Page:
In September 1607 Bishop Brady died in Multyfarnham Friary. In accordance with his own wishes his body was laid to rest in the cloister, the burial place of the friars, and immediately under the door that led to into the church. The exact location of his grave, like the graves of the many friars who died in Multyfarnham, is unknown. But somewhere within the precincts of the venerable Friary, he and his fellow-Franciscans lie at rest.
In the same month there took place one of the most notable events in Irish history, an event that became known as the Flight of the Earls. On Friday September 14 1607, in the small fishing town of Rathmullan in County Donegal, Hugh O’Neill, Earl of Tyrone, and Rory O’Donnell, Earl of Tyrconnell, accompanied by their families, some close friends, and relatives, sailed from Lough Swilly for Spain and mainland Europe. These chieftains, who could not live with the new English order, sought refuge with England’s main enemy, in the hope of either making a new life for themselves, or of living to fight another day. Irish Franciscans at home and abroad were closely connected with the departure of the Earls.
In 1608 Sir Cahir O’Doherty led a short-lived rebellion which lasted only eleven weeks. During these weeks O’Doherty captured Culmmore Castle and with about one hundred men, Derry was taken on the April 19 1608. On the July 5 1608, Sir Cahir O’Doherty was killed near Kilmacrennan while leading his men against a contingent of English and Irish soldiers marching towards Doe Castle, the last stronghold in rebel hands. With its leader dead, the rebellion was over.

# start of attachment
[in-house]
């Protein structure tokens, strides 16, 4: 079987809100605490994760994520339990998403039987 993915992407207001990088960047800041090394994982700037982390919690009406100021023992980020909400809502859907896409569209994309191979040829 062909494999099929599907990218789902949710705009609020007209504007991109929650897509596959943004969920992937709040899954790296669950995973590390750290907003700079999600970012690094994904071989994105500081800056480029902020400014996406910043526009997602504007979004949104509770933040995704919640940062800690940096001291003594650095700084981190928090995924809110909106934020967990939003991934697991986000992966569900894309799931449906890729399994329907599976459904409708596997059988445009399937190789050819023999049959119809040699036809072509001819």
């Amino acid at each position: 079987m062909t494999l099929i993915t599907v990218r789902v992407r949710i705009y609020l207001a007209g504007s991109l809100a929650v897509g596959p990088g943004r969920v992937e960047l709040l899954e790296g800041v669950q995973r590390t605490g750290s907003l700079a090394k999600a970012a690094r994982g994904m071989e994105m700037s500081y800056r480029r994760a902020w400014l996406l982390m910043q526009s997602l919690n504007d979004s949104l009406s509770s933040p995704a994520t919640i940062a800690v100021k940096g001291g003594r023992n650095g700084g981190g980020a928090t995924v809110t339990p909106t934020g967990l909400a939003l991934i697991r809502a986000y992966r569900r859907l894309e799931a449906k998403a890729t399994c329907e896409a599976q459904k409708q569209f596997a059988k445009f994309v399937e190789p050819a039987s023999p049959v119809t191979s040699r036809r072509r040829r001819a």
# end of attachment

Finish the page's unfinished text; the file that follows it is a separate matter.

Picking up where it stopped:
Father Edmund O’Mullarkey, O.F.M.
In 1608 Fr. O’Mullarkey, a native of Tirconnaill, a former Minister Provincial and a widely travelled friar, fell under government suspicion after the ill-starred rising of Sir Chair O’Doherty. Among the sequels to O’Doherty’s rising, not the least interesting is that in which a friar, most notably O’Mullarkey, was involved at Multyfarnham Abbey.
Knowing that he was a marked man, for whose capture a warrant had been issued, and having had one narrow escape in Donegal, Fr. O’Mullarkey sought refuge in the Friary of Multyfarnham. The authorities tracked and trapped him in the Friary, only to be robbed of their prey in a manner as dramatic as it was unexpected!
In the Friary church, morning Mass commenced with some strangers amongst the local people. The friar began Mass. Suddenly the strangers sprang from their places, rushed to the altar, and seized the priest. It been done swiftly and effectively.
No less swiftly the report of what had happened spread among the strongly Catholic people of the locality. With their fury aroused they seized whatever rude weapons they could lay their hand on and rushing towards the Friary, they fell upon the friar’s captors, and rescued the friar. This spontaneous action demonstrated the loyalty of the local people to their friars and their religion.
Now more than ever, Fr O’Mullarkey was a targeted person. His only hope of safety lay in quitting Ireland. After many difficulties and dangers, he reached Spain, where he seems to have remained for the next twenty years. While resident there, he wrote, in Spanish, an account of his experiences in Ireland during the insurrection of Sir Cahir O’Doherty. He also served as chaplain in the regiment of Sorley Boy MacDonnell until, in 1623, age and infirmity compelled him to resign.
He then begged that a passport be given him for Ireland. His request was granted, and he returned to his native land, where he once more laboured until with old age and bodily infirmity, he died in 1627.